When I wrote about problems in the British world class programme at the end of June I did not realise quite how bad the situation had become. Three weeks later, the chief executive of the British Equestrian Federation (BEF) Clare Salmon resigned, stating she didn’t like the way the autonomous UK disciplines went about their business. They didn’t much like her modus operandi either. Then we received the staggering news that Britain wasn’t mounting a full team for this week’s European show jumping championships in Gothenburg, Sweden, sending just two individuals, Michael Whitaker and his nephew William. (Michael Whitaker has now pulled out, however, as his mount, Viking, appears to have twisted his foot.)
Yes folks, despite the millions of pounds thrown at jumping riders from public funds over the decades, Britain can service the year’s major championship or a Nations Cup three weeks later, but not both.
The situation is so dire I pondered that Team GB might have contemplated not sending anyone at all, but that Michael persuaded them as he fancied his individual chances.
Needless to say, the UK jumping community is agog and aghast, actively debating why the team gold at London 2012 and Nick’s medal in Rio are such misleading pointers to the health of our domestic sport.
Britain has narrowly escaped relegation from the premier, eight-team European Nations Cup league before. Our luck ran out last fall, and this year we have vied with 18 other “lesser” nations in the second league.
Britain’s strike rate hasn’t been great. We are second by a distance to another embarrassed major jumping nation, Belgium. Luxembourg – a country so tiny you can drive across it in 40 minutes – lies third.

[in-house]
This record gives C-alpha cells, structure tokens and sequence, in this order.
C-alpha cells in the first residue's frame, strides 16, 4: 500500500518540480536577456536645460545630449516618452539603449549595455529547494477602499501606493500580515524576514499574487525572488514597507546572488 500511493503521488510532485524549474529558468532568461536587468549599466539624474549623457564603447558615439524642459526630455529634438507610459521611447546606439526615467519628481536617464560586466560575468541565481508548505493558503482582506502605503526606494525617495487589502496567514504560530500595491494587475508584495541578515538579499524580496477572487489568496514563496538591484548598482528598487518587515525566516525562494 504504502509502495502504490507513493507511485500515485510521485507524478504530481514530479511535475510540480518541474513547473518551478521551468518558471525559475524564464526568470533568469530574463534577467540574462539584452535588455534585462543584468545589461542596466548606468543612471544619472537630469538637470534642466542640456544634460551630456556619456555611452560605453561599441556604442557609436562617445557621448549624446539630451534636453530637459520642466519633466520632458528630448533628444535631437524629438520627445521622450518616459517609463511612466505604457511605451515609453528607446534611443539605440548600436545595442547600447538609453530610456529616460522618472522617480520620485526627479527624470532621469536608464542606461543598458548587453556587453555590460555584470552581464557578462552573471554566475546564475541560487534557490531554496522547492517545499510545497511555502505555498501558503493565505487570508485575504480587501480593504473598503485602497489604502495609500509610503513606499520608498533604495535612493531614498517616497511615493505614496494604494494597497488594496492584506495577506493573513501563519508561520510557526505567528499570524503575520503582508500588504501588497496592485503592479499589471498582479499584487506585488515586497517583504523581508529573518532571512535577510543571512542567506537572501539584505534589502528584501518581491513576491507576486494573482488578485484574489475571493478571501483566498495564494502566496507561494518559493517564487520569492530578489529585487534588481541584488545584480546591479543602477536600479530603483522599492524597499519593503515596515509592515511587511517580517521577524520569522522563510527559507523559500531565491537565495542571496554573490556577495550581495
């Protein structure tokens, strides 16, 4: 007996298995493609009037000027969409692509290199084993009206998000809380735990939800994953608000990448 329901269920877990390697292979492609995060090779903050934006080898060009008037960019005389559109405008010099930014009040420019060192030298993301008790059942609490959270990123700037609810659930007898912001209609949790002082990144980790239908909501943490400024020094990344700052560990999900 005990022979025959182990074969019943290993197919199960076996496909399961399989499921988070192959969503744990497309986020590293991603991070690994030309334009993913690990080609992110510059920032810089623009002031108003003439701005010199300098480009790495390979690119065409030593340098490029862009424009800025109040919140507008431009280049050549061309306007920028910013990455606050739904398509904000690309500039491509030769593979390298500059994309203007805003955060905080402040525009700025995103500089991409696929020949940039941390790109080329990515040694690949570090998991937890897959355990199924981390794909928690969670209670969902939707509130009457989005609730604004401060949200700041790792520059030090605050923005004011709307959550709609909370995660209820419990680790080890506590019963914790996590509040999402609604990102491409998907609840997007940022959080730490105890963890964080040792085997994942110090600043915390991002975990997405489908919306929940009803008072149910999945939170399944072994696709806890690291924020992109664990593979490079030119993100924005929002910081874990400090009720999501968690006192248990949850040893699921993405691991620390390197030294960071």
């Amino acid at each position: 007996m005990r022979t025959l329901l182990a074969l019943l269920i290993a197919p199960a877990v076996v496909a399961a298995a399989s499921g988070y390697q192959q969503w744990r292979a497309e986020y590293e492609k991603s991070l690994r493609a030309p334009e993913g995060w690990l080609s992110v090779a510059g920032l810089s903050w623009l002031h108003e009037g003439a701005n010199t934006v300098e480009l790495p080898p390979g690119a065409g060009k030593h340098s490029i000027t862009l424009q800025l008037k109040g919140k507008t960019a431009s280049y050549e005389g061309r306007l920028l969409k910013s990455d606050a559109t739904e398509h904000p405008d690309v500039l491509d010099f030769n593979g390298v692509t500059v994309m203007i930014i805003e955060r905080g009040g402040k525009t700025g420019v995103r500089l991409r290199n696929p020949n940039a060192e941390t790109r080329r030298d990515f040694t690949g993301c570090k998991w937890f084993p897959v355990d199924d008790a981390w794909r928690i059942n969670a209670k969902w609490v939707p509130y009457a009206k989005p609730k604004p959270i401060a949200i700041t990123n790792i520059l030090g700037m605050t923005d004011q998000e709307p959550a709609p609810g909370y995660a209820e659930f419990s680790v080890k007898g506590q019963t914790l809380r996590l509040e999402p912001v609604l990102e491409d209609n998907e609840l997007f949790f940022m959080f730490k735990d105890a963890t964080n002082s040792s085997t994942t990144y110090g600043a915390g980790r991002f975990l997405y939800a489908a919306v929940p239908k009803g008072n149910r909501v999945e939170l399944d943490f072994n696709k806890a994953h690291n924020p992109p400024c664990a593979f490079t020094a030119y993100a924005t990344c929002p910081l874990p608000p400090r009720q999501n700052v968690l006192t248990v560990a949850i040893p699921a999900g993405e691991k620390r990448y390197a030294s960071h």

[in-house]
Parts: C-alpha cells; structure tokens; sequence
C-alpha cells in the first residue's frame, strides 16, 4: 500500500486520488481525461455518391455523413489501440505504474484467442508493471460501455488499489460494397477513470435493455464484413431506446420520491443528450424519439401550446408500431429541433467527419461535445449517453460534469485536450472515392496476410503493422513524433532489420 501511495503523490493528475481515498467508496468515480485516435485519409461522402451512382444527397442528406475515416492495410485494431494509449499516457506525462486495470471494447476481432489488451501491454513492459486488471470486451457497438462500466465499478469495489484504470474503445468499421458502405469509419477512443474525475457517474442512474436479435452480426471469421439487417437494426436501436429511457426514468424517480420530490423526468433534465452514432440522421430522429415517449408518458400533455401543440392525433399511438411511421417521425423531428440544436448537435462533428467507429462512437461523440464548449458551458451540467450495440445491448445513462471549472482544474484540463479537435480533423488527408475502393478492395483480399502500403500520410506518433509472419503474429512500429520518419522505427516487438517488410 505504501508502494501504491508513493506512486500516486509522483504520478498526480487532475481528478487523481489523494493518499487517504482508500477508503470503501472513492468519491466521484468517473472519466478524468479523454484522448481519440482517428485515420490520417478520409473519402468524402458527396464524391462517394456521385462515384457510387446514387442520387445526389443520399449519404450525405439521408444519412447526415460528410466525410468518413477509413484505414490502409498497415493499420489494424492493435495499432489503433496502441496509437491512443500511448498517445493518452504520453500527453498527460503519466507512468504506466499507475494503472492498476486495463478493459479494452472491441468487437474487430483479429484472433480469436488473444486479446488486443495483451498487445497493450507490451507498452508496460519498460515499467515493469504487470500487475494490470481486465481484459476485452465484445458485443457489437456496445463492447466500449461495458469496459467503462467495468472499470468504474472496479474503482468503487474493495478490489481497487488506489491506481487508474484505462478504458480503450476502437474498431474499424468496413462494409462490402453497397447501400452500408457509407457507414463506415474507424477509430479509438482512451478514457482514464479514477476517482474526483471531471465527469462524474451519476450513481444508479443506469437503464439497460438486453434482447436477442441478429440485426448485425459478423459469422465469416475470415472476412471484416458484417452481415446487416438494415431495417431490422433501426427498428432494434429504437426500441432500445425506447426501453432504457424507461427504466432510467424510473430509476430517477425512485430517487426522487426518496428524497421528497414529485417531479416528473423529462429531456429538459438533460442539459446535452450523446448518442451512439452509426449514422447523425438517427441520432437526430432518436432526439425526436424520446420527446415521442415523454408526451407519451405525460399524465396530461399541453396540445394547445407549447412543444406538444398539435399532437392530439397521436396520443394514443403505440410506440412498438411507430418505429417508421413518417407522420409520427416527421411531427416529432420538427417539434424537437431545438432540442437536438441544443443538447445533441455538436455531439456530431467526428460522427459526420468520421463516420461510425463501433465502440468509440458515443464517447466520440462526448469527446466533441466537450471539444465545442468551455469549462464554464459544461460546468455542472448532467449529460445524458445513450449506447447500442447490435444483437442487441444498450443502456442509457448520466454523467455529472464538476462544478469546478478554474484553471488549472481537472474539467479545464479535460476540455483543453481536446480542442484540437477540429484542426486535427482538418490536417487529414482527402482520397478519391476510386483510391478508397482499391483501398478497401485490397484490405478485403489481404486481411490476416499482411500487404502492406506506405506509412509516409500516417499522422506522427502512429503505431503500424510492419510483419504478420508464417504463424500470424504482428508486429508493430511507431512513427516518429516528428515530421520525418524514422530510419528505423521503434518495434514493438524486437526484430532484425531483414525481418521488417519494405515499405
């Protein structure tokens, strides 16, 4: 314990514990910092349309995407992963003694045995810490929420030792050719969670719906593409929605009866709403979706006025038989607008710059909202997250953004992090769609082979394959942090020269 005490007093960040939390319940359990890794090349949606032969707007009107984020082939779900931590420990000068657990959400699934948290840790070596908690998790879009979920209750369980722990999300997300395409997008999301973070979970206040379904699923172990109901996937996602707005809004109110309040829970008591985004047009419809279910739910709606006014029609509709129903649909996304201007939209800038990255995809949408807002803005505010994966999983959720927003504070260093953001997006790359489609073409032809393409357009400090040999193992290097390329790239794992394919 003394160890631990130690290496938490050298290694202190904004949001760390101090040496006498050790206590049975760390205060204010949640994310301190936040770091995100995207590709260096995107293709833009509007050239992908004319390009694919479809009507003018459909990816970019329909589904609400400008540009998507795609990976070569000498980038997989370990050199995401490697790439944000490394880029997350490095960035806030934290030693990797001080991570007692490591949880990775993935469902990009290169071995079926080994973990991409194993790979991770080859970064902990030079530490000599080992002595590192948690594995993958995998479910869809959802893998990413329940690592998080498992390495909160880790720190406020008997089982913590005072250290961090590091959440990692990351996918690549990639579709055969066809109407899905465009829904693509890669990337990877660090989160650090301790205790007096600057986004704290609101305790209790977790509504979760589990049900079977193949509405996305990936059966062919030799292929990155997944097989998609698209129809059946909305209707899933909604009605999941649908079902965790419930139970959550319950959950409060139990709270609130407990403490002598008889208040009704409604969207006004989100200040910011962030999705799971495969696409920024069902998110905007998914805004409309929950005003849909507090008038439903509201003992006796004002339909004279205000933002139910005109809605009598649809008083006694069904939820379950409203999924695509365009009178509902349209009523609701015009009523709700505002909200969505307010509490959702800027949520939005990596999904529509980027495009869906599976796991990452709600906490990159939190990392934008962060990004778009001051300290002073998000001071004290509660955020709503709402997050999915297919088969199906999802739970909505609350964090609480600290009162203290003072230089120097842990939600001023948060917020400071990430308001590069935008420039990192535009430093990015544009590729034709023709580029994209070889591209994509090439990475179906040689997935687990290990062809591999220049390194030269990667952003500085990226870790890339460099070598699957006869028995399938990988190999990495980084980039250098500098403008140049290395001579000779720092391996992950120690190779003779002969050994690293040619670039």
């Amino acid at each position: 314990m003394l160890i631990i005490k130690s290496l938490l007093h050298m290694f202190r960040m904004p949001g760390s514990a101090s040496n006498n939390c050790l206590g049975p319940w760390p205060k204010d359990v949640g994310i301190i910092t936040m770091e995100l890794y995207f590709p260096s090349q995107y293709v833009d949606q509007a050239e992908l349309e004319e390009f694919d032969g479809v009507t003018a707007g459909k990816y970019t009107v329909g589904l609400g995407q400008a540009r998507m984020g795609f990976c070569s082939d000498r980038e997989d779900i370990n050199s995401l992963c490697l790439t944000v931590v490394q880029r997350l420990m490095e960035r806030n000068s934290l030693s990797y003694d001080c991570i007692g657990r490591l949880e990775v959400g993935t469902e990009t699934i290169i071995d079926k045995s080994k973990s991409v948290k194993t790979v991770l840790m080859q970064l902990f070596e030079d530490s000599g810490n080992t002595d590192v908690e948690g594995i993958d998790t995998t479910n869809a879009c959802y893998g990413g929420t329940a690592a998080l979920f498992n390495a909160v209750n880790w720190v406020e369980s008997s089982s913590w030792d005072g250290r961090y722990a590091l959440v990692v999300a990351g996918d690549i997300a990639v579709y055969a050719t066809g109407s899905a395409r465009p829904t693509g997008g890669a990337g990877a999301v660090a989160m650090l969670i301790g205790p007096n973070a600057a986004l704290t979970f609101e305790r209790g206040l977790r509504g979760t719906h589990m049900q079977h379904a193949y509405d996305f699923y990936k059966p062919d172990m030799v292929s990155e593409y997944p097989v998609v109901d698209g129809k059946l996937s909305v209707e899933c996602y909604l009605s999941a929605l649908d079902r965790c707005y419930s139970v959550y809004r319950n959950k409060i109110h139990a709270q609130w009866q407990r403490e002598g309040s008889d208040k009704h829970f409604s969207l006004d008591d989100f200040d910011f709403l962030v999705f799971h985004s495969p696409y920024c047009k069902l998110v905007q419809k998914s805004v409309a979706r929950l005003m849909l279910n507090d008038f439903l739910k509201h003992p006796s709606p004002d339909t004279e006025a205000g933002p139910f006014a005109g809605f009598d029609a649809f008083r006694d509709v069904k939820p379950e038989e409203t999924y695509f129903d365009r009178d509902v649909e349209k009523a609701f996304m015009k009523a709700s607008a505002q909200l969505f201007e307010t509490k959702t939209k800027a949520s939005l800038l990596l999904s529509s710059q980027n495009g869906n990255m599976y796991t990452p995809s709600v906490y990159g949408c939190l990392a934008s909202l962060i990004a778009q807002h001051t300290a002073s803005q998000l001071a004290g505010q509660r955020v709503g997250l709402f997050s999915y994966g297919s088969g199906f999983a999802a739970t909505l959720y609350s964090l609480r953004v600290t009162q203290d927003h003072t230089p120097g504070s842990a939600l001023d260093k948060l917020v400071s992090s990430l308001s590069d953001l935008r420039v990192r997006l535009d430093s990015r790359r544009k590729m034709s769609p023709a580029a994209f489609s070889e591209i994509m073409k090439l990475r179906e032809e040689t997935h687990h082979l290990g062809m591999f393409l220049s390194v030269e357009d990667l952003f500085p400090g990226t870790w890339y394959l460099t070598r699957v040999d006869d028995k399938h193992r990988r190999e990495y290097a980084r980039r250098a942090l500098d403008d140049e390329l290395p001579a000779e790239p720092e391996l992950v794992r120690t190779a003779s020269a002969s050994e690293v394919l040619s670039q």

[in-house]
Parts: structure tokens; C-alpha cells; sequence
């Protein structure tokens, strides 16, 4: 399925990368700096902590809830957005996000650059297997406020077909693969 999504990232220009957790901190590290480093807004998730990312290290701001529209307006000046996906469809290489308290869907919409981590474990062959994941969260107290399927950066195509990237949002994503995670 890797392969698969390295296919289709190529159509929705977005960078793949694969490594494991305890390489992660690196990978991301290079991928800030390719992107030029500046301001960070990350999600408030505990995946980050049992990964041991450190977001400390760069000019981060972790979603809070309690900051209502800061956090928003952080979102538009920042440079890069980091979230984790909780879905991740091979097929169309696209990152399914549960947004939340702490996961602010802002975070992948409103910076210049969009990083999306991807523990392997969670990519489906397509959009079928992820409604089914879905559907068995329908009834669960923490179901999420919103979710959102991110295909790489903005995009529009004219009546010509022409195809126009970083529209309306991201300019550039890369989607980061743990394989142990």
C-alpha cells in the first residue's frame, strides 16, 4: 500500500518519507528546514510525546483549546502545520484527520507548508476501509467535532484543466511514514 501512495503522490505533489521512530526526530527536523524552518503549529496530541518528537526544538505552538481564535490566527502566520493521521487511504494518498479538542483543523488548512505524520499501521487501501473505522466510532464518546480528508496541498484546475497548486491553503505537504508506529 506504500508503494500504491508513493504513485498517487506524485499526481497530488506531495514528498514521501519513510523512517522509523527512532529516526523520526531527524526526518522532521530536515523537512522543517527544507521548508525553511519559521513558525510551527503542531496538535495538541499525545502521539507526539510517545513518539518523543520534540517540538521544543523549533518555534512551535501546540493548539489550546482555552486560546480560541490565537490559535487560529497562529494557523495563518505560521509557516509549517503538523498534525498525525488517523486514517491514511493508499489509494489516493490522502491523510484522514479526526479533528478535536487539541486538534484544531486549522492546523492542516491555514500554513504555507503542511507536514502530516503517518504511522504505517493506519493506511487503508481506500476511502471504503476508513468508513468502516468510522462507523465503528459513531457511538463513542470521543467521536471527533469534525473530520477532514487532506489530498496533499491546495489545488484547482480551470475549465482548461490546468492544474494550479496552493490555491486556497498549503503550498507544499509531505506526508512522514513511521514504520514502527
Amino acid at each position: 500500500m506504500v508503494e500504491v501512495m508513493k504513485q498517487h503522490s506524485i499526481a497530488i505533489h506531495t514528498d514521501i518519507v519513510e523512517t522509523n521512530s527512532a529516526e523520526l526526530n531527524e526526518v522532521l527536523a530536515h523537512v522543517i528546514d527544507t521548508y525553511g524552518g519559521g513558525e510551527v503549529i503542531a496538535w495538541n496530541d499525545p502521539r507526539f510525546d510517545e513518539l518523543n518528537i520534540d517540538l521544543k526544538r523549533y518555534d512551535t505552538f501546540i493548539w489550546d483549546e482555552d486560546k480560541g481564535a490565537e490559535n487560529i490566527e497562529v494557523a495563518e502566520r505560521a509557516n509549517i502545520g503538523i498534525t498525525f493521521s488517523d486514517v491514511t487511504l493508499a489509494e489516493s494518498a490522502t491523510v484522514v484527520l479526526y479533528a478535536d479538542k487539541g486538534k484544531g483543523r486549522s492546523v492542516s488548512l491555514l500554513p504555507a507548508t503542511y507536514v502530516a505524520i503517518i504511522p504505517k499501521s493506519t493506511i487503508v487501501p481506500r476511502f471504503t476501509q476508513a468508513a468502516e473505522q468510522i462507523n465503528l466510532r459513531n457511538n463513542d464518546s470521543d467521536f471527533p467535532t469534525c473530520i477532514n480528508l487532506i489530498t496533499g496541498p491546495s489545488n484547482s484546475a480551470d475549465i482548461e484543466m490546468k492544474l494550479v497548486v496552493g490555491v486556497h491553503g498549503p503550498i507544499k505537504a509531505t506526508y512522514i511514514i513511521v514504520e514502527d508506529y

Results have not been helped by the reluctance of some big names to put themselves forward for teams when they could be winning big money in the Global Tour or another stand-alone five-star. Team manager Di Lampard alluded to changing priorities in a BEF press statement about the Gothenburg decision.
Days earlier Scott Brash and Ben Maher filled the top two spots in the Global Tour’s London Grand Prix. Ben has jumped just one of the Nations Cups in the secondary league this year; Scott none. Even if they wanted to support the Nations Cup or the Europeans, their horsepower and schedule are now partly governed by contracts to ride in Jan Tops’s Global “league.” We can reasonably assume the rest of Europe is grappling with this predicament too.
The FEI insists the Tour is no longer using “pay cards” to facilitate participation of the lower rider-ranked rich over the higher-ranked solvent, but the two million Euros forked out by each commercial team to play in the Global Tour’s league boils down to the same thing.
Britain is desperate for Nations Cup promotion, as the top division will obviously provide tougher competition in the run up to Tryon and Tokyo, and enthuses riders with its access to five-star prize-pots. Britain needs its strongest performance of the year in the final round in Gijon, Spain next month to consolidate its position amid speculation as to whether or not Luxembourg will turn up.
Meanwhile, endurance communities in the UK and Europe are equally aghast at this latest aberration: the provision of generous “appearance money” for everyone who turned up at two Maktoum-backed rides in Italy last month and, this past weekend, the UK, even on a leading-rein!
British endurance has long been acrimoniously split between those who deplore Endurance GB’s association with the Maktoums (who have a summer base near Euston Park in Suffolk which is a short trip from Thoroughbred empire in Newmarket;) and those happy for Dubai to underpin the multiple rides at Euston if it means they’ll get an enjoyable weekend’s entertainment and hand-outs to fund the rest of their season. After all, the UAE riders visiting the UK can’t be the same ones who dope horses, break horses and break rules out in the desert, can they?